genesis: Fall, 2005

genesis -- Fall, 2005

Literature and Art of Indiana University — Purdue University of Indianapolis:  Volume 38, Issue 1.  Cover Art:  “Harvest” by Joe Bieschke

“Best Of Poetry”:  Lucky

to be standing under August overcast—
to be staring out past row after row
of boneyard markers in that broken, country

necropolis. Listen to: the sound of my father’s feet
crunching gravel as we walked through the fence—
the one that wound around the potter’s field.

When I found my monument, I searched the surface
for a fragment of my reflection that made sense. I traced
every silk-string fracture in the windshield’s
shattered galaxy—sole creation of my braincase.

The old man passed me a cigarette,
but let me set it on fire all on my own.
With the free hand, my fingers read
a zigzag account across my forehead; sewn
in black braille. I unstitched the thread,

and unzipped the body bag I had on layaway.
I didn’t understand how so many dead leaves
could find their way into the front seat.
Before my eyes slid under the damp shade

of each lid, I looked over in time to consider
an overturned tire, filled with parasitic
rain water—a snake turning laps inside.

There is a different story in the darkness
behind burgundy curtains. Where the velvet
undertow takes me, I can see a girl—feel lips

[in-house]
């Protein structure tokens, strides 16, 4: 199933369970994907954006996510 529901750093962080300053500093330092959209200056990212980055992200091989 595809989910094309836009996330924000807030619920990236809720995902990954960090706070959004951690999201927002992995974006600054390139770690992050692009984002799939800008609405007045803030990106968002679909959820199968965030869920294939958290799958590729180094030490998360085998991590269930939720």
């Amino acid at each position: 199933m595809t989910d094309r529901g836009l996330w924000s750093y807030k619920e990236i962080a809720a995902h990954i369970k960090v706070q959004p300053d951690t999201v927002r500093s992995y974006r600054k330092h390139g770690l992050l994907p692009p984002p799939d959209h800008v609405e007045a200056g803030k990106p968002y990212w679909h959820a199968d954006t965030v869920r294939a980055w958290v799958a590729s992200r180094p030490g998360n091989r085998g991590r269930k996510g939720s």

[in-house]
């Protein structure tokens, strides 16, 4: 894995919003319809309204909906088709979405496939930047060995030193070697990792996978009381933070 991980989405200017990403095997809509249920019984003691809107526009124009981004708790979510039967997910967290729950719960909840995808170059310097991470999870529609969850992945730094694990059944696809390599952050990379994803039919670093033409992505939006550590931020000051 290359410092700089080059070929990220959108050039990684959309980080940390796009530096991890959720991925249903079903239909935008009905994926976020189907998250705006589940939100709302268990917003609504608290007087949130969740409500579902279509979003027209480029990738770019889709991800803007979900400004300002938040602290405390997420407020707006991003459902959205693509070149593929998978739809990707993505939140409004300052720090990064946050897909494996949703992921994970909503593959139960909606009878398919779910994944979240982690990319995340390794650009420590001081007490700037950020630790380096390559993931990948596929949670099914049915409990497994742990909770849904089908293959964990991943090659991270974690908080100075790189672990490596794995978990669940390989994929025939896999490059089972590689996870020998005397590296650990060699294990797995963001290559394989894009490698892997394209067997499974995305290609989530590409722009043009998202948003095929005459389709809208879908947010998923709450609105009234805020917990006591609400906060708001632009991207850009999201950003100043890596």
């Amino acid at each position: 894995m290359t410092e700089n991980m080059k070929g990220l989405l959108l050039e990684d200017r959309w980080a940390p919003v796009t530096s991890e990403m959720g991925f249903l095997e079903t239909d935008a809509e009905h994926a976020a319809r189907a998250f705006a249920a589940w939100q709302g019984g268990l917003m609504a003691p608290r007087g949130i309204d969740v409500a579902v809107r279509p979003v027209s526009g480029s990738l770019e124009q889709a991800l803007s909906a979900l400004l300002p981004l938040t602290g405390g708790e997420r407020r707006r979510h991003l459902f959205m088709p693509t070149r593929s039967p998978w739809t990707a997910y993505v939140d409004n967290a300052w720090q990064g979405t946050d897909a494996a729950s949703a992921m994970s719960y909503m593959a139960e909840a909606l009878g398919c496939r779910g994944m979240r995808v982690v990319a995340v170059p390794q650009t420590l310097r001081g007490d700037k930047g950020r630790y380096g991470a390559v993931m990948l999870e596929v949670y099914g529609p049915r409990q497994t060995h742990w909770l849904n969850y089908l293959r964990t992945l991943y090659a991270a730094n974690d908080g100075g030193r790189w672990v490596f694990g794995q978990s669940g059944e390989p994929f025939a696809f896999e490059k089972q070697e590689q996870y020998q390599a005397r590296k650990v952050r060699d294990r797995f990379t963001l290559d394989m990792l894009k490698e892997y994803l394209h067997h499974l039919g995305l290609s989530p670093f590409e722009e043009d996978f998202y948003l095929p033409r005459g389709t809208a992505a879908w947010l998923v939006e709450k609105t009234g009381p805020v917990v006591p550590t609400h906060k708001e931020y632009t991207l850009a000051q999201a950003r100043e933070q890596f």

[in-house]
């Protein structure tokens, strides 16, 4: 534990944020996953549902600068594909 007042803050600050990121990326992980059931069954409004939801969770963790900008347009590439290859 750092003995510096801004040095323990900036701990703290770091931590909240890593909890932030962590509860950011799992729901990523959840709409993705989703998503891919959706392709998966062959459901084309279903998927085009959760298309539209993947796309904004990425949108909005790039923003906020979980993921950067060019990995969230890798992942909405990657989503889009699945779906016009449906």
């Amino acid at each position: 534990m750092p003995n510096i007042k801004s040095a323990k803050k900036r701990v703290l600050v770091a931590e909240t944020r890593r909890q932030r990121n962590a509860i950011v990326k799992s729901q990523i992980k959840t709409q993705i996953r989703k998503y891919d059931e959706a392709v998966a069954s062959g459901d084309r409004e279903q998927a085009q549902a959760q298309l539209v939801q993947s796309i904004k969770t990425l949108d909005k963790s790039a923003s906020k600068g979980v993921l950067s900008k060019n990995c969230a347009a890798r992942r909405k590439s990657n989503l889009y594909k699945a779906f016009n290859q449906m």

waking me like one wakes a baby. She’ll get used
to the grotesque idea of me being the one
between the two who makes the bruises.
She pictured: a clandestine place where the sun

comes crawling over her shoulder at dawn—a place
where the current flowing through her terrace window
breaths life into sheer fabric—white drapes lifting in slow
motion as they drift above her face, always

& forever. In truth, morning was no more
than a dim transition from night to

gauzy light—a murky setting on the outskirts
where phantom sheets blanket the fitful sleep
of field mice, and windmills haven’t worked
for ages. Drowsy mourning doves, perched
along barbed wire were frightened into flight

by the thunder of dual exhaust under my Camaro.
With a wheel in my fist, I tore down a narrow
back road—the demonic engine of my big car screaming
a hymn while we cut a wake through tides
of fog sweeping over the cornstalk-lined countryside.

As I chased the gray wail of air raid sirens,
a black mansion tuned into view—
the dwelling silhouetted against
an empty, panoramic movie screen.
I discovered her waiting in the shadow
of her basement confessional

where she invites me inside and whispers,
Show me black boots laced with straightjacket twine;
skeleton keys etched with cryptic designs.
Three years later I will find a picture

of my little brother and I as children, playing
barefoot next to a ‘55 Chevy—the once ferocious
machine cries rusty tears as she tries to explain
(in vain) why she was abandoned. The photo shows us

in grass-stained clothes—our sunburned flesh & bloody
knees begging for the sting of tetanus. Both of us
appear too tough to smile—or maybe we just weren’t ready.
I promise, I will not tear this one up.